‘The solution is staring us in the face’
In a tedious two-and-a-half-hour meeting punctuated by brief moments of passion, politics and, of all things, paternity, the Senate Finance Committee met Tuesday afternoon to discuss a proposal by Sens. Joel Lourie (D-Richland) and Ray Cleary (R-Georgetown) aimed to build a consensus around fixing South Carolina’s crumbling roads.
They’ll meet again Wednesday to do it all again.
The divide is huge. On one hand, a majority of Republicans and a few moderate Democrats are eager for a gas-tax increase and income-tax decrease as a mechanism to pay for road repair. Opposing them is an equally unlikely combination of pro-DOT reform, anti-tax Republicans and liberal Democrats united against new taxes that adversely impact the poor.
Both want roads fixed. Both have specific ways in mind to do it that right now do not meet in the middle.
Sen. Tom Davis (R-Beaufort), an advocate of DOT reform and for using existing new revenue to pay for road repair, questioned the figures used by the Department of Transportation and many legislators estimating that one-third of new gas tax revenue would come from out-of-state motorists.
“What verification do we have that one-third of those fees are generated by out-of-staters other than anecdotal?” Davis asked. Senate Finance Chairman Hugh Leatherman asked staff to get a clarification on that point for Wednesday’s meeting.”
Leatherman and Davis also sparred over the meaning of the word ‘recurring.’ Davis said the state is projected to take in an estimated $1.3 billion in new revenue alone this year, with $750 million of it being recurring revenue. When he asked why none of that money was being considered for road repair versus raising a gas tax and lowering income taxes, Leatherman said the state shouldn’t depend on funding that isn’t recurring. Davis reiterated that $750 million of that was recurring, meaning it would be coming in year after year, not once. Leatherman said the two had differences in how they defined “recurring.”
“Recurring means projected to continue into the future,” Davis told The Nerve. “Either (Leatherman) doesn’t understand that or he doesn’t expect people to look into it.
“I mean, that was bizarre. There may be a lot of reasons not to use general fund revenue to pay for roads, but calling something not recurring that is recurring sure isn’t one of them.”
“It’s revealing, though, that they’re building their argument against using new general fund money on such a weak position. It’s not just a weak position, it’s a non-existent position. Recurring money is used to meet recurring needs, needs into the future, like road repair. It’s as basic as you get, and yet they’d sooner look at complicated tax increases, swaps and cuts rather than simply take new money from the general fund and use it to pay for what the public expects us to pay for.”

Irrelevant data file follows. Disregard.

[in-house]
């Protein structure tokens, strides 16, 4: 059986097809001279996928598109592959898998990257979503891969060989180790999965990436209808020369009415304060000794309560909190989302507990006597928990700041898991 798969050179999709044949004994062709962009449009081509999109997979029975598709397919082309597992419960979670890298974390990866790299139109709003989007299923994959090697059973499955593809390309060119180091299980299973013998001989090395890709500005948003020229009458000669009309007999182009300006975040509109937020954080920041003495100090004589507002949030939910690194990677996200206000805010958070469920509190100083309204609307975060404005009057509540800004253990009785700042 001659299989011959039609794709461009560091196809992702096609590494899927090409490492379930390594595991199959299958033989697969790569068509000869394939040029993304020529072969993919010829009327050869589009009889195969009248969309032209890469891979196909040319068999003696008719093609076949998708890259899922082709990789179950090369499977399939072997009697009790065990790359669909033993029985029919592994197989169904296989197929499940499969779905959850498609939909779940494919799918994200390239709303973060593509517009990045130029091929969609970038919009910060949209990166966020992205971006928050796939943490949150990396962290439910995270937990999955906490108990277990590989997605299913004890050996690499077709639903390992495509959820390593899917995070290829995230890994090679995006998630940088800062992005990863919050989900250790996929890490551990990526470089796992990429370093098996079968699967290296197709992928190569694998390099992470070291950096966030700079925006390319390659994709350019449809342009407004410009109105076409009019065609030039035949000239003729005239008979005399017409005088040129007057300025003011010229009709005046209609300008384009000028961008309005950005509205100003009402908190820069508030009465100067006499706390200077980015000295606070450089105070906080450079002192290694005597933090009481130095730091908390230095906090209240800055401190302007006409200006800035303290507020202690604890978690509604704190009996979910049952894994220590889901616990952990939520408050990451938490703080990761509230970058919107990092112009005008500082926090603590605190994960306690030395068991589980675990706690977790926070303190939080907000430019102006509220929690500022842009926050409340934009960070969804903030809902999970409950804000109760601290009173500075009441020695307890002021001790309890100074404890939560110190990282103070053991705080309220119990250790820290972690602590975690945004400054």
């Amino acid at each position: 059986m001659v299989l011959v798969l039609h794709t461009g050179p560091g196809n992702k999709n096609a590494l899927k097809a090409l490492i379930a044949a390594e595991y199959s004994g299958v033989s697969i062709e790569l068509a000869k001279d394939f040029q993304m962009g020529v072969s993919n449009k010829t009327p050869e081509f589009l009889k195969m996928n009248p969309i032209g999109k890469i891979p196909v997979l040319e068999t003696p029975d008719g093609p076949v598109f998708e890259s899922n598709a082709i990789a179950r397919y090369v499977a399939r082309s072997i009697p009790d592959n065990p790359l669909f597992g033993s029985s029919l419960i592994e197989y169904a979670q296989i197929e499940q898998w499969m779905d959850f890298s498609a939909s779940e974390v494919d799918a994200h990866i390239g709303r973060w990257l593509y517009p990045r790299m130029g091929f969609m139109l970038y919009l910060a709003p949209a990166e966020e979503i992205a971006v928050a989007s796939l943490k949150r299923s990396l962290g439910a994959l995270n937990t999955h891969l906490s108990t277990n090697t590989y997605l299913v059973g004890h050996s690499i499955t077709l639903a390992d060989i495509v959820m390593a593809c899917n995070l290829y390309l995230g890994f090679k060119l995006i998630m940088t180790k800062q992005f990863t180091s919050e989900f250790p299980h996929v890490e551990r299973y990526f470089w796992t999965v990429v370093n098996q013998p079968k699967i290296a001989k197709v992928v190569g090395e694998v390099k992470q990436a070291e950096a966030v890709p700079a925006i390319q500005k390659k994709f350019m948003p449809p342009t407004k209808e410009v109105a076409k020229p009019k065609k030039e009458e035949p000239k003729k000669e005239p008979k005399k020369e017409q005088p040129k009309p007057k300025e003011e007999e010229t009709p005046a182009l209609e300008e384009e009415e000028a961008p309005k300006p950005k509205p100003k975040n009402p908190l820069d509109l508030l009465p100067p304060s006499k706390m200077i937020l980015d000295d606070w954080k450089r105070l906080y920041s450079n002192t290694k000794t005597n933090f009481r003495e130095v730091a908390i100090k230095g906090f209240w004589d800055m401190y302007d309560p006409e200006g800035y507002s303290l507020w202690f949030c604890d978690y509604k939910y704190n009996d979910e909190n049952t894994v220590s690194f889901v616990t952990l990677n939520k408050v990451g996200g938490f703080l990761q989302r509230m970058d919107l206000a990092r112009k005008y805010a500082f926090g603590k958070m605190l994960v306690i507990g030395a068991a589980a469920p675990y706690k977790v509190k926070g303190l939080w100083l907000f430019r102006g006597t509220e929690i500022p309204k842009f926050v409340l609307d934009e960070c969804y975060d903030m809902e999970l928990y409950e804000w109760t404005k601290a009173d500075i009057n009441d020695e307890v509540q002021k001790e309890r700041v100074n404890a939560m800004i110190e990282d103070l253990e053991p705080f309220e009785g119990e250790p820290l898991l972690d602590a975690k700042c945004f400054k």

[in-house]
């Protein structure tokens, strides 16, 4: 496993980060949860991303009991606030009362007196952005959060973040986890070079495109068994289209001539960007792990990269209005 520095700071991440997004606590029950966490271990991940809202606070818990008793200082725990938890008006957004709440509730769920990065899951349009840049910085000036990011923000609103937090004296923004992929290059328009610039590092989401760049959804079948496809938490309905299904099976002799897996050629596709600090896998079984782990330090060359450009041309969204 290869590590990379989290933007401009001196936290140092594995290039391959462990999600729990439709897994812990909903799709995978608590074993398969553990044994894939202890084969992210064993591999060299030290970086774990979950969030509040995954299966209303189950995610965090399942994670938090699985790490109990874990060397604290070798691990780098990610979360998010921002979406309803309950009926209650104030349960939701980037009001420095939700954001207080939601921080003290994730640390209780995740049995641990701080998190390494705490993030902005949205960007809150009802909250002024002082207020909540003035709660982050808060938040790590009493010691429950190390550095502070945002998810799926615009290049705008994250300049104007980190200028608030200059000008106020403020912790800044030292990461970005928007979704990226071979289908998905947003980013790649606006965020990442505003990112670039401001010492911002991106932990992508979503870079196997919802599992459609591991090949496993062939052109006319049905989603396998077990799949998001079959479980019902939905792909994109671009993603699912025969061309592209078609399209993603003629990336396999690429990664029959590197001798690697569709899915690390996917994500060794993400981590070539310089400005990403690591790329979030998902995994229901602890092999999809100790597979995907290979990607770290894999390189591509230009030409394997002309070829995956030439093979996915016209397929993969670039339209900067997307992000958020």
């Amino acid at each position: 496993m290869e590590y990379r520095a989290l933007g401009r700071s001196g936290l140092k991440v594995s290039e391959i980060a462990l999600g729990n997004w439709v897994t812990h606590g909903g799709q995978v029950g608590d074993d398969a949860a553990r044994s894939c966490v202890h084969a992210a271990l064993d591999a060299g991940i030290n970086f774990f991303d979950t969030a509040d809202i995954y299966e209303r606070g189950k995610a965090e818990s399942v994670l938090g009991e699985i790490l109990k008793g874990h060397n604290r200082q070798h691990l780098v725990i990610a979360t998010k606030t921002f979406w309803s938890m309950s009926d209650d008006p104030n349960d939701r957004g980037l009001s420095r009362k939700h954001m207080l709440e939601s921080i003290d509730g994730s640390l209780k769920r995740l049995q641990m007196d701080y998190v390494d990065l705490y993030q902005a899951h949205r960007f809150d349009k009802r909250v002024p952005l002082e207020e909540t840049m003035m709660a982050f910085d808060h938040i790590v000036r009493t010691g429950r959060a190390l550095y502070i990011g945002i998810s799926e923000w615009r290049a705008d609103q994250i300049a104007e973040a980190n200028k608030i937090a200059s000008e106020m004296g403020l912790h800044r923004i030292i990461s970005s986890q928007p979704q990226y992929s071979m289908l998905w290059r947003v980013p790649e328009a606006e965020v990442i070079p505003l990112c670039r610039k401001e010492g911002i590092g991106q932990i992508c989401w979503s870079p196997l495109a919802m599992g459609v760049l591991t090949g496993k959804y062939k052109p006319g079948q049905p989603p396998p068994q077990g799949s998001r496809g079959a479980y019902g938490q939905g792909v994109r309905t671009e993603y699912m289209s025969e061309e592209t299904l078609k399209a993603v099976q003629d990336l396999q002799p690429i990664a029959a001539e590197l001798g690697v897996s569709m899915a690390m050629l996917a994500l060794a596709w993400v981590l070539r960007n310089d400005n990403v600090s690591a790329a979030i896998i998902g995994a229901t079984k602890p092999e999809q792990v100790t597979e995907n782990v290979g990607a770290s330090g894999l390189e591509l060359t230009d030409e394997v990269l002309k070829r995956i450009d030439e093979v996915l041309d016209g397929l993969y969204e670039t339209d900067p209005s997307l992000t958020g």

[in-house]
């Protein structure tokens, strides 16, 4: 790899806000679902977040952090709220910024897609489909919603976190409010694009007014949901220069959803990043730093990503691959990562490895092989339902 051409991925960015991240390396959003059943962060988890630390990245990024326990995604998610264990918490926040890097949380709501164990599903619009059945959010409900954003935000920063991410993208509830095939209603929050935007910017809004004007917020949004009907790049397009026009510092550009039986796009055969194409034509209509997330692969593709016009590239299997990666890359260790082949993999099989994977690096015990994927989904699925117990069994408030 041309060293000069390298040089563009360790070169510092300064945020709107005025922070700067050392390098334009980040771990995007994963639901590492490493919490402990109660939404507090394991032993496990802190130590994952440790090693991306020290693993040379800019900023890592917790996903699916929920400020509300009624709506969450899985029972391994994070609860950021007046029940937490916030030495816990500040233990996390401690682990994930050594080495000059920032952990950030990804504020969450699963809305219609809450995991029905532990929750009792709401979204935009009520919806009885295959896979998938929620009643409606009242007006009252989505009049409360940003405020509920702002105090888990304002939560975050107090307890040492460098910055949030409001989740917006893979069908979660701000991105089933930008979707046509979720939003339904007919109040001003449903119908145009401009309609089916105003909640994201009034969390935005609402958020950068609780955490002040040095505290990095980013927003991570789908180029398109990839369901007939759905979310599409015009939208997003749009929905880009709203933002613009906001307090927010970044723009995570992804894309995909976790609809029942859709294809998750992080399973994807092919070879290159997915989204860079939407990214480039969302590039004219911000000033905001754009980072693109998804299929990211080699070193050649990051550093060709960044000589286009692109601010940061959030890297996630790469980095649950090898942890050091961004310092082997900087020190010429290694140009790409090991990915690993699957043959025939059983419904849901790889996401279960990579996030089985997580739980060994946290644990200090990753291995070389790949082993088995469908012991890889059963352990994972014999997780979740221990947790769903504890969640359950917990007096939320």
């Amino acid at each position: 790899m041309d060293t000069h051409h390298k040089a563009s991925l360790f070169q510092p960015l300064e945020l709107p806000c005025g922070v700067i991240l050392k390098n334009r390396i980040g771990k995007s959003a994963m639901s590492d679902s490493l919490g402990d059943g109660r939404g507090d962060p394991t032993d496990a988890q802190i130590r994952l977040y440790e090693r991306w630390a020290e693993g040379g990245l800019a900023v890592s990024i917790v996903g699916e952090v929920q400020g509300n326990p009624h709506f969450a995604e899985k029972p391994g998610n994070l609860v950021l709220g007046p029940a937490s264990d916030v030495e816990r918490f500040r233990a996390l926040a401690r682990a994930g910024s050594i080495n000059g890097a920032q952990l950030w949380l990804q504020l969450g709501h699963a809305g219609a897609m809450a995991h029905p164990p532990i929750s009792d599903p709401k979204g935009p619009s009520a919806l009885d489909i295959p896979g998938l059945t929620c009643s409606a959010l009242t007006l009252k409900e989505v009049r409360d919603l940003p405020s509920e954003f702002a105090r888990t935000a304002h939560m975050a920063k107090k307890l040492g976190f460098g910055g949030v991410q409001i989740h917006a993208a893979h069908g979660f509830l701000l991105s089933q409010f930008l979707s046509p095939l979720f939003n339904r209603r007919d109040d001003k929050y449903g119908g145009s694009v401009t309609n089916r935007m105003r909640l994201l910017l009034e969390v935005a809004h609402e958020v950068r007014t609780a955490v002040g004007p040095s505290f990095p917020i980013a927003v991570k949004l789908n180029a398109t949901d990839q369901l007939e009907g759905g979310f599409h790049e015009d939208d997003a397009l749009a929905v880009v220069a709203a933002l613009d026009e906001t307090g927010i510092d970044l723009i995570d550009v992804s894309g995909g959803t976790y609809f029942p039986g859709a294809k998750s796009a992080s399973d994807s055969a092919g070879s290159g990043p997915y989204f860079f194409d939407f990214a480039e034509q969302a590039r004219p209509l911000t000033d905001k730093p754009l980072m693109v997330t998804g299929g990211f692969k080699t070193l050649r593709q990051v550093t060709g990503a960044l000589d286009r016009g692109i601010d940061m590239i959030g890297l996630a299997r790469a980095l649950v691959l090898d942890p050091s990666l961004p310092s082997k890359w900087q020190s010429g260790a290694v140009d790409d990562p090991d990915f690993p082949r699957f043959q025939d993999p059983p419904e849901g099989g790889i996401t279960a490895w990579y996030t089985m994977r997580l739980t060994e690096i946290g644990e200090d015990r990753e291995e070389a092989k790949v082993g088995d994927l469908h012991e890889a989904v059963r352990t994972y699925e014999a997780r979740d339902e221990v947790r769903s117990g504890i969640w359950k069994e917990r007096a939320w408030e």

With only the last 10 minutes of the meeting featuring anything resembling debate, Davis said he doesn’t expect the Senate Finance meeting Wednesday to look any different.
“(Using new money) hasn’t been talked about before today, it hasn’t been talked about today and it won’t be talked about tomorrow,” Davis said. “They want to spend that money on other things; that’s what they won’t say.
“We’re collecting $1.3 billion in new revenue, $750 million, and it’s not even discussed as an option? Here you have both sides of the aisle saying it’s a priority, we have 15 percent more financial resources than we did last year and we don’t want to use it?”
A sticking point in Tuesday’s debate was the desire on both sides to see three things done – increase the nation’s third-lowest gas tax, reduce income taxes and reform the Department of Transportation. Accomplishing that, said Sen. Harvey Peeler, would be like giving birth to a baby.
“Only it’s a triplet,” Peeler said, because it has to have those three elements to get broad support.
“This is going to be the ugliest set of triplets you’ve ever seen,” joked Lourie, co-author of the amendment.
“That’s because you’re the daddy,” Peeler said.
The bill, H.3759, currently is on the Senate calendar. Whatever recommendation comes from Wednesday’s consensus-building effort in the Senate Finance Meeting will be joined with whatever recommendations for DOT restructuring come out of the Senate Transportation Committee (Sen. Larry Grooms, R-Berkeley, chair) scheduled for 9:45 a.m. The Senate Finance Committee will reconvene at 1:30 p.m. in Gressette Room 308.
“I’m still trying to figure out why we’re even here today,” Davis said. “To raise the gas tax to fix roads, you have to be able to tell people that DOT already spends what it has wisely. It doesn’t. And you have to tell them that the money is needed. It isn’t.
“It’s very simple, and the solution is staring us in the face. We’ll see what happens tomorrow; if we can’t even agree on what ‘recurring’ means, it really leaves me scratching my head.”